A Critique of a Multimedia Investigation

The Baltimore Sun’s Breaking the Silence Project
Critique and commentary by Al Tompkins
JOU6114 Multimedia Reporting

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 The Baltimore Sun’s “Breaking the Silence” project picked up on a frequently reported theme of sexual assaults in the military. But this time, the victims were not young female recruits. They are men. Shockingly, the story found that more men than women suffer sexual harassment and assault and are far less likely to report the attacks. A tiny fraction of the cases end up in an investigation. While fewer women were assaulted, the women are eight times more likely to report the incident. The Sun found:

 “The outrage over sexual assault in the military has focused largely on female service members, and with reason: A woman in uniform is much likelier to be targeted than a man, Pentagon surveys indicate. But because male service members greatly outnumber females, officials believe the majority of sexual assault victims — 53 percent in 2012 — are men.”

These men — an estimated 13,900 last year alone — are far less likely than women to report an attack. Only 13 percent of reports last year were filed by men, military data show.”

 The Sun’s investigation included profiles of seven men who said they were sexually assaulted while serving in the military between the late 1970’s and 2009. The victims agreed to talk and be identified, which makes their stories even more powerful and believable.

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The project includes interactive charts that allow the user to explore the data.

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The charts show the sad data:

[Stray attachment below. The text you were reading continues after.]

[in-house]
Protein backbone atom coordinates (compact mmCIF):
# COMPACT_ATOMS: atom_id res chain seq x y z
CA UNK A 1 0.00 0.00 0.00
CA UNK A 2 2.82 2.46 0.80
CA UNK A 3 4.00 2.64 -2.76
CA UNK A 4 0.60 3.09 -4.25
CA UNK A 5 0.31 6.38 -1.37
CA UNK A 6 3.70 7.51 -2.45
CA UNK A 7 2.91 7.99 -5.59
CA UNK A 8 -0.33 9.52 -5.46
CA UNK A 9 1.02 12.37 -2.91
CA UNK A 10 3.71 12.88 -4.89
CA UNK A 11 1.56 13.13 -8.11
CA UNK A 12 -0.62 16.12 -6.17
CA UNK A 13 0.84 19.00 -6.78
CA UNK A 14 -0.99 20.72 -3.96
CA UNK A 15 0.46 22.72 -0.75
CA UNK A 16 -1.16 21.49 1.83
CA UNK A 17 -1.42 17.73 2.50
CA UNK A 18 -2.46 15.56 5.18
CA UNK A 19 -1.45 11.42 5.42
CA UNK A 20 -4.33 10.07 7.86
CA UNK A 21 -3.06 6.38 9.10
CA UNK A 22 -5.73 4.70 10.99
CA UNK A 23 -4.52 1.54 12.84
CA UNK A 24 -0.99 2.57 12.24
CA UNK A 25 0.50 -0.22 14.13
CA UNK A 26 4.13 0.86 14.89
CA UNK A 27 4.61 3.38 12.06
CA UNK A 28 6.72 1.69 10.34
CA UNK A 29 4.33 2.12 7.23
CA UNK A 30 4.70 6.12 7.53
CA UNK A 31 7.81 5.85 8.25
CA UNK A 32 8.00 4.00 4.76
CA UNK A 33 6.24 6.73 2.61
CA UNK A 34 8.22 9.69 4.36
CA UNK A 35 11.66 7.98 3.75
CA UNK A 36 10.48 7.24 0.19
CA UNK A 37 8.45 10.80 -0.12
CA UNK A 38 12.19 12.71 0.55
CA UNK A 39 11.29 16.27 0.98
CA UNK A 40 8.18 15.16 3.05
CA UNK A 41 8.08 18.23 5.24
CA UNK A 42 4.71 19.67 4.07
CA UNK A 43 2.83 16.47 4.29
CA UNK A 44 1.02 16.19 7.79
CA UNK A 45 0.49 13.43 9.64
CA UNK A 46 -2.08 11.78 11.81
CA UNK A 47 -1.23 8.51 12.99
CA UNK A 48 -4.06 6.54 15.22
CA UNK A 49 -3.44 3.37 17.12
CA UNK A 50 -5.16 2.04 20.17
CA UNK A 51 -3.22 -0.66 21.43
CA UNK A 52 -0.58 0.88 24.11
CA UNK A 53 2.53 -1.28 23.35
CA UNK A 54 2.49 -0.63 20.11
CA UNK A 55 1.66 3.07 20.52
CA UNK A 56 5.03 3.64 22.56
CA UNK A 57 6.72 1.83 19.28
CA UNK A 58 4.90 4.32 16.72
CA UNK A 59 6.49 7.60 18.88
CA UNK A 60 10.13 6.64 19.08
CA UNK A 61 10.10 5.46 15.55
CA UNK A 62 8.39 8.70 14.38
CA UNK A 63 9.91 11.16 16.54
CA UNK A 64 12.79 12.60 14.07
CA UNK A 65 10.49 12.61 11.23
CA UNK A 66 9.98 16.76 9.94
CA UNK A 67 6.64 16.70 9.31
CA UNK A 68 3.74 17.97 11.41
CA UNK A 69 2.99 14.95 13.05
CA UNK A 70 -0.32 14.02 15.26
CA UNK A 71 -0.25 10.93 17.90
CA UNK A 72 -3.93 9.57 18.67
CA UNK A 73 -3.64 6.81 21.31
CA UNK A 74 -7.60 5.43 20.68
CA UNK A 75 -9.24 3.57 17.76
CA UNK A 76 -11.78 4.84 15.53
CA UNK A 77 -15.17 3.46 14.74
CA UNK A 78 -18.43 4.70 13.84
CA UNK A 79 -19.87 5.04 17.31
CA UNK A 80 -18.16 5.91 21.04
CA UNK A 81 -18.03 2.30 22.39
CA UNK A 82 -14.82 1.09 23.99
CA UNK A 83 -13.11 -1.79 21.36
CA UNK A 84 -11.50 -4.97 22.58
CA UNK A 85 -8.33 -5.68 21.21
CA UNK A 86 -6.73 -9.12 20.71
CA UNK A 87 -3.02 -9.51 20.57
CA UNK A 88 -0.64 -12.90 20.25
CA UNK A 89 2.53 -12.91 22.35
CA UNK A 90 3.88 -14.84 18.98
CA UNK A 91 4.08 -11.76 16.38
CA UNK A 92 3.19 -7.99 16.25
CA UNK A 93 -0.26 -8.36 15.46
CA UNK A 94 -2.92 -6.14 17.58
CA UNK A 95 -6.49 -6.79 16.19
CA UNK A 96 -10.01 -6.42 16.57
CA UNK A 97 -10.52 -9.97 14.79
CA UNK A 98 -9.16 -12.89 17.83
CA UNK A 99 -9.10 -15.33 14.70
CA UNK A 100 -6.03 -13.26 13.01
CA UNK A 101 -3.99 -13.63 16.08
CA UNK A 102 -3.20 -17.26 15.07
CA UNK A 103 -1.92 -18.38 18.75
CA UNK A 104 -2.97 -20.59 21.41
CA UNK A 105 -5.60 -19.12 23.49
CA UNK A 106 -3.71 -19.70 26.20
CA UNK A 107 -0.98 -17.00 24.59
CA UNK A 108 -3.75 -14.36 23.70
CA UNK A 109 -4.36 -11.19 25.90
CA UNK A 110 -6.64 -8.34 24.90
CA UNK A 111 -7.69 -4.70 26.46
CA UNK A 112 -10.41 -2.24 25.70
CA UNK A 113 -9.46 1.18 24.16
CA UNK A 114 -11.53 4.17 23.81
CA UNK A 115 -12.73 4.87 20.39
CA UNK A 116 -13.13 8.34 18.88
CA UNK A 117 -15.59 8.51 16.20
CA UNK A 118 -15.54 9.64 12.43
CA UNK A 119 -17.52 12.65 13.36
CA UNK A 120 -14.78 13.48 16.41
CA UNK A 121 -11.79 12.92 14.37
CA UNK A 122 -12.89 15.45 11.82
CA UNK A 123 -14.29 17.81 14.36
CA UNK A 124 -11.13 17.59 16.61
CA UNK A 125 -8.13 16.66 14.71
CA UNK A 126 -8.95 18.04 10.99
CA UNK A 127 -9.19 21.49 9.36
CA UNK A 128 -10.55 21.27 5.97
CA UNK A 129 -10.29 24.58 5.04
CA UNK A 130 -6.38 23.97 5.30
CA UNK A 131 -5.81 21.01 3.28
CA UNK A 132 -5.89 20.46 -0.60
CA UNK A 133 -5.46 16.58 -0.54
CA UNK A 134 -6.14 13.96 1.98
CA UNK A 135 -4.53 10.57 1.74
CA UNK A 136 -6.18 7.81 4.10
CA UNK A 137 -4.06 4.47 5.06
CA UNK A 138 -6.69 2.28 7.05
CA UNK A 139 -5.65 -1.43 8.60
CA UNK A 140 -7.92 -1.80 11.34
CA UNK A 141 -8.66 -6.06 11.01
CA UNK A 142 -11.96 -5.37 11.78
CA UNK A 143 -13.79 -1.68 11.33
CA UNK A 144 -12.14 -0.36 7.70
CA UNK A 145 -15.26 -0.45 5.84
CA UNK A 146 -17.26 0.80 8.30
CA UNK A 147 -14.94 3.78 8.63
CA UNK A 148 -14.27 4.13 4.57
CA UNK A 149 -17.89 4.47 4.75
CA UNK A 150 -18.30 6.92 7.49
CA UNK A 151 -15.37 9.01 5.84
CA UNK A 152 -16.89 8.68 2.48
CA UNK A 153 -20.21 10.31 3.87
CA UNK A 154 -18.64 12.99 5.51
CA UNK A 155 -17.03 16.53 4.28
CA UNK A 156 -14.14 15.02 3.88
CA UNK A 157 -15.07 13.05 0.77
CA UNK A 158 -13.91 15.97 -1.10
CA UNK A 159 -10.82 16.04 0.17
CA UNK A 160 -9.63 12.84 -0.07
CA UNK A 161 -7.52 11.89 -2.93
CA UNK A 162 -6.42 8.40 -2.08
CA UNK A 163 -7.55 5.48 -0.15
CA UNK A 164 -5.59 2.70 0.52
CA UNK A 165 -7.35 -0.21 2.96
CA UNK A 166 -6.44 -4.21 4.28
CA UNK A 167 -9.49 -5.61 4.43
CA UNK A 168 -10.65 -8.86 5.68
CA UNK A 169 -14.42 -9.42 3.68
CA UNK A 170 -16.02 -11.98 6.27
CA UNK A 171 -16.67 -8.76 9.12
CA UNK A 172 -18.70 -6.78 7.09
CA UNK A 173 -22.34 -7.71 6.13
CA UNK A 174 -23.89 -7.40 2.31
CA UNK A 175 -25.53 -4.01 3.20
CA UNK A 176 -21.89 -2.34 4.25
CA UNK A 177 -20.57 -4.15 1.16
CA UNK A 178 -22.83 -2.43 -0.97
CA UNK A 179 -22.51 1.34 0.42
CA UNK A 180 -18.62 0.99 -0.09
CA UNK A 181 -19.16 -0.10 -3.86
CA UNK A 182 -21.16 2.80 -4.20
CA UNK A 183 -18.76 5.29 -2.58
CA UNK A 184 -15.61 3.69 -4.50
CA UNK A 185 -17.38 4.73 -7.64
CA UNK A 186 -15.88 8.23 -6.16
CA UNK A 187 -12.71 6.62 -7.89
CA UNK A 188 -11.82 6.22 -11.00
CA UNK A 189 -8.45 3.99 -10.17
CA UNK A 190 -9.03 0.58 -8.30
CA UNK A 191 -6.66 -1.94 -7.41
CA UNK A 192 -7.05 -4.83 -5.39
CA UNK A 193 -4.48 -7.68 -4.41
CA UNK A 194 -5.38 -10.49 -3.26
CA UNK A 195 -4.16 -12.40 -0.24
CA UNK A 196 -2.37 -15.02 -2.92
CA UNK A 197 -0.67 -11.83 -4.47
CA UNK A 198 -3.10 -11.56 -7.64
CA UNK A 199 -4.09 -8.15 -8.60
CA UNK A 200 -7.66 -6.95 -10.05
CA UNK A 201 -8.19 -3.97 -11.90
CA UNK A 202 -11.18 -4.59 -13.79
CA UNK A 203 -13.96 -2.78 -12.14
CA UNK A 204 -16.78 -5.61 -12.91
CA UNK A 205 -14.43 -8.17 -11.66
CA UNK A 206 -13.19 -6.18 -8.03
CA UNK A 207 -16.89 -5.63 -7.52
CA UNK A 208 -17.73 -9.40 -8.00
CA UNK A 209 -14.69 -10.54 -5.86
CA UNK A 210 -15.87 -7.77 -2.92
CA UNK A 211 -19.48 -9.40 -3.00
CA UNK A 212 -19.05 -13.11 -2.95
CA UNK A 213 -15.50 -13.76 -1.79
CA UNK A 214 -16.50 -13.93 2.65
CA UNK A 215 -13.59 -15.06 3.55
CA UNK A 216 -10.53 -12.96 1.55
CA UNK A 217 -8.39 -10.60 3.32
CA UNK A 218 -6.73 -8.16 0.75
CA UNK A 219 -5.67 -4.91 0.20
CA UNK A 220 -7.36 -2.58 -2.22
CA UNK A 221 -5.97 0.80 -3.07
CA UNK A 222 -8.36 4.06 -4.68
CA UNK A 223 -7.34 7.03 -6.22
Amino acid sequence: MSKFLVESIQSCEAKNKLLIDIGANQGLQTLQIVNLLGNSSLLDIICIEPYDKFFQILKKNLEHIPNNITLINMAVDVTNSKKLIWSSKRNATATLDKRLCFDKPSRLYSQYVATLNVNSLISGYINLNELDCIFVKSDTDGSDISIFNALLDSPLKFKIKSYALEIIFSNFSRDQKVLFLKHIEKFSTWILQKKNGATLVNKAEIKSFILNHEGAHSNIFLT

“When there is an investigation, cases with male victims are less likely to be sent to court-martial, The Sun found. Of investigations completed in 2012 into assaults on men, 28 percent resulted in sex offense charges being sent to a court-martial. For women, the figure was 42 percent. One reason for that disparity is the greater reluctance of male victims to cooperate with investigators, the data show.”

The project does a nice job of building profiles on each of the victims in the story. The user can pick on a mosaic tile and a bio flies out to the middle of the screen:

But this project is far from what it could have been.

I would have liked to have heard, at minimum, audio reports on each one of the victims. It could have been achieved by embedding audio on each of their bio pages. Even something as simple as a SoundCloud file would have been enough.
I would have liked to have seen a path, a chart of how their cases progressed through the system compared to how they should have progressed. And In the cases that did get prosecuted, what do we or could we have known about what happened to the accused?
Brian Lewis, the main character in the story, testified before the Senate Armed Services subcommittee on personnel. I wonder why they didn’t link to that testimony, including video?
There was no video or audio of Sen. Kirsten Gillibrand who has been a vocal critic of the current system and has demanded reform. There was no central focus on whoever is blocking this problem from getting fixed. Who or what is to blame here?


Did the story miss the main issue?

The story makes a passing reference to how the military’s Don’t Ask; Don’t Tell policy may have been at the core of the unreported attacks on male military members. That policy was repealed in 2011 and, the Sun reported, “More than 3,550 sexual assaults were reported during the first three quarters of the 2013 fiscal year, the Pentagon said last month, a jump of nearly 50 percent.”